Partying with the dirty old man 

Deep down, I felt like a pervert. As a result, I behaved like a hyperactive 14-year-old in anticipation of having her boobs fondled for the first time. It was 1999, I was 24 years old, and there was actually Something new to do on a Friday night.

We'd all heard all about an art show taking place at the offices of the newly defunct Orbit magazine. The gonzo mag had been one of the last vestiges of free media that was worth picking up back then, and when news came of its demise, there was mass revolt (to the extent that a bunch of angry punk rockers qualifies as "mass"). Advertising and avarice had won out again and we were pissed. But as Orbit editor Jerry "Vile" Peterson sounded the paper's death knell in the form of a salacious art exhibit referred to as "the dirty show" — there was no way in hell any of us were going to miss it. We wanted to say goodbye.

"Was that guy jerking off?" my friend Mel asked as we ascended the dingy staircase to the barebones Orbit offices that resided above a bumper shop in downtown Royal Oak.

I giggled nervously when the aforementioned fellow brushed by us on the staircase: his boner bump was obvious and both of his hands remained suspiciously tucked into his trench coat pockets. I remember trying to play it cool in front of my horrified friend, but truthfully, that shuddersome 50-something-year-old scared the hell out of me.

In retrospect, what actually frightened me was the fact that I was participating in the same event as that dude. I hadn't even entered the party and I already felt like I'd done something bad.

It's so clear to me now, but at the time I had no clue that my anxiety traced back to the bane of many women's sexual existence — especially women like me. No daddy issues or crippling needs for attention from men here. Becoming a sexually active young single women came with its own set of complications, nuances and confusions. Opting to attend a show like this one forced me to make a decision — however minor — about who I was sexually. Was it too far?

The whole night seems ridiculously innocuous now. And I can safely say that it in no way went too far. I mean, how scary could it have been? We were looking at dirty artwork in an office space along the mean streets of my hometown of Royal Oak. But at the time, it felt like a big deal: Six years earlier, I rode down that very street in the back seat of a convertible MG — the virgin homecoming queen of Dondero High School — throwing candy at freshmen and waving happily into my dad's camcorder. And now I found myself eating bean dip from a half-naked girl's navel, being served drinks by a 6-foot-1 transvestite and talking about the artistic significance of the hairy asshole installation. It was a change.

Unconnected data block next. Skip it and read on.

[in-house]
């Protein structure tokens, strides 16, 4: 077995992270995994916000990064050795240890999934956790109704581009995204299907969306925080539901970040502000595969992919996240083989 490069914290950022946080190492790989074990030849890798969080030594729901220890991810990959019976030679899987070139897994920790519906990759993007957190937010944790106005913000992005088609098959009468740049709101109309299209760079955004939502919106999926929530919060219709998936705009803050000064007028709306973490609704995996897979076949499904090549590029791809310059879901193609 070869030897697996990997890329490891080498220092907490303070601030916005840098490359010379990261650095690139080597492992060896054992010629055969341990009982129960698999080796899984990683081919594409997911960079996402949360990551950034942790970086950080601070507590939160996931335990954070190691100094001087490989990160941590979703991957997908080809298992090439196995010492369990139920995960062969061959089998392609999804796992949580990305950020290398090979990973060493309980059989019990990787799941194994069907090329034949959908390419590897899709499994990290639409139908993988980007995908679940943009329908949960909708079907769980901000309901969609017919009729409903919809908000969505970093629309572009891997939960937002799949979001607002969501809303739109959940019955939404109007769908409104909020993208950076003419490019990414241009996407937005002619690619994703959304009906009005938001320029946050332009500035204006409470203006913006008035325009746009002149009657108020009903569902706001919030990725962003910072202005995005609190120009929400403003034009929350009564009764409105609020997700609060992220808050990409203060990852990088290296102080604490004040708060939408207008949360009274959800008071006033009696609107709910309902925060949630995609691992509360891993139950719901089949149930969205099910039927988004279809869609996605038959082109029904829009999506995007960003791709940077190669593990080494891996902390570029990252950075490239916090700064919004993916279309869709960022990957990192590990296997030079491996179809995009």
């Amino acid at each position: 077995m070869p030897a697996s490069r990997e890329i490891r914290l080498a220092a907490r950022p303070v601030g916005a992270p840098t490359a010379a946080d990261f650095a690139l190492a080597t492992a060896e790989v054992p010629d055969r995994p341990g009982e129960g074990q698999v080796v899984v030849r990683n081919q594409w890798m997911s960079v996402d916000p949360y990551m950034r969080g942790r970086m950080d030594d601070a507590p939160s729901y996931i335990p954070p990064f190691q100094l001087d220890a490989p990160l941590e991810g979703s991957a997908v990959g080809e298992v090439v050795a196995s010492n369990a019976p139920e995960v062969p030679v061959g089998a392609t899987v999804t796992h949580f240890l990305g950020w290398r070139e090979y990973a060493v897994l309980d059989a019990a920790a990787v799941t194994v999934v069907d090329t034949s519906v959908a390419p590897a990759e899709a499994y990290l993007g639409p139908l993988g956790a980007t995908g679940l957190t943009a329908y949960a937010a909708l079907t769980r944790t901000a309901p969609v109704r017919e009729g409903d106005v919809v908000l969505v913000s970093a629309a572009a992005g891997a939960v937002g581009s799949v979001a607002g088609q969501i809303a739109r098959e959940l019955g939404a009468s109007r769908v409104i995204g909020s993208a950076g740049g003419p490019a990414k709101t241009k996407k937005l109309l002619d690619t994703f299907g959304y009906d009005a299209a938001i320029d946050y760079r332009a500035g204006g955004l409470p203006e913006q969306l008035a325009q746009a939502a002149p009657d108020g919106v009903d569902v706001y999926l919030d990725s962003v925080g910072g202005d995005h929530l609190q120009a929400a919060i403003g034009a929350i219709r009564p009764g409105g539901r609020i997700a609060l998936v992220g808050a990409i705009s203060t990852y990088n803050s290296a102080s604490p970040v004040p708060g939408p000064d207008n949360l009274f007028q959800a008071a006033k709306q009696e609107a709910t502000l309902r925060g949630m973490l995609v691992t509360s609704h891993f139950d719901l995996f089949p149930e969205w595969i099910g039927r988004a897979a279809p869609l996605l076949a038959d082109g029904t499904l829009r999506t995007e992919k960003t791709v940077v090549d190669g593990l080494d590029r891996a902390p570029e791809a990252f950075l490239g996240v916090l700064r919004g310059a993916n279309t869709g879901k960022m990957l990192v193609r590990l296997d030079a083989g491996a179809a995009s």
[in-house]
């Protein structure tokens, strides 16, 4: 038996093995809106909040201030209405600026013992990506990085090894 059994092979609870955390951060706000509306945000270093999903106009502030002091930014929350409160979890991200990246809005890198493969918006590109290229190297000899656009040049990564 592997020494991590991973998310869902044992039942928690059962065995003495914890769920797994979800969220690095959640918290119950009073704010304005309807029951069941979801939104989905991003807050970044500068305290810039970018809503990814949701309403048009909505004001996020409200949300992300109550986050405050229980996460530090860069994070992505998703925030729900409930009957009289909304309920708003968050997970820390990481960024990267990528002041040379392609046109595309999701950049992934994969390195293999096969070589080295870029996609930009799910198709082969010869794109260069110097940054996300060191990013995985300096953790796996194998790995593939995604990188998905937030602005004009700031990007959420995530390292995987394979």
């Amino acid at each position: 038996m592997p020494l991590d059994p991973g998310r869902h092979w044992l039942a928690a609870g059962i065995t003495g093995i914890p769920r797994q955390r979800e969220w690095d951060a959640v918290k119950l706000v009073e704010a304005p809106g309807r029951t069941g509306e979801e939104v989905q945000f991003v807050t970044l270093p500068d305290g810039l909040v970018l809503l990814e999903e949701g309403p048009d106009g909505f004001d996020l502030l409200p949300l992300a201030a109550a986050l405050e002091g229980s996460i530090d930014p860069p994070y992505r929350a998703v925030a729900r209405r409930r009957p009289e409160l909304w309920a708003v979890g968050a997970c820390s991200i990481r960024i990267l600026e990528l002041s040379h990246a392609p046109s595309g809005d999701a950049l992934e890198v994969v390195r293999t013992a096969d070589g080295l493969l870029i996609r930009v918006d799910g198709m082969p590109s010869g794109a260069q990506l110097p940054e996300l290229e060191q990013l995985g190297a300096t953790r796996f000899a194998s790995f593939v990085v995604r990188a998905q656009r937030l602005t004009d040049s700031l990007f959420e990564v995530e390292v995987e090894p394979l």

The content of that first show wasn't terribly shocking. Much of it was just bad art — phallic and bondage-y — something a smartass teenager might concoct in the back room of his high school art class. But the spirit of the evening — the death rattle of Orbit — put everything into perspective. Good for Peterson for soldiering on in his own pervy way. What better way to bid adieu to the non-paying advertisers who ostensibly put the mag out of business than with a (literal) "shove it up your ass."

Eight years later, "the dirty show" is The Dirty Show, and it's a nationally recognized traveling art exhibit. Many of the artists who participate are professionals, and much of the artwork is just really beautiful. The way this art show that catered to all ages, races, genders and sexual orientations has gone from underground to mainstream makes me kind of proud. (And that makes the demise of the Detroit counterculture I once knew and loved sting a little bit less.)

I'm almost embarrassed to admit this, but I still have a picture of myself from that inaugural show. In it, I am doing a Lynndie England to a papier-mâché wiener that's covered with Brill-O pad pubic hair. Knowing what I know now, and having come into my sexual self with an ease and open-mindedness I could have never even imagined at the time, I can't help but wonder if my first publicly displayed openness to all things sexual might have helped me along the path of sexual liberation ever so slightly. And no, the Dirty Show didn't pop my cherry, but it certainly helped to ease me into a realm I might never have had the courage or permission to explore: the fun side.

Eve Doster is the listings editor of Metro Times. Send comments to

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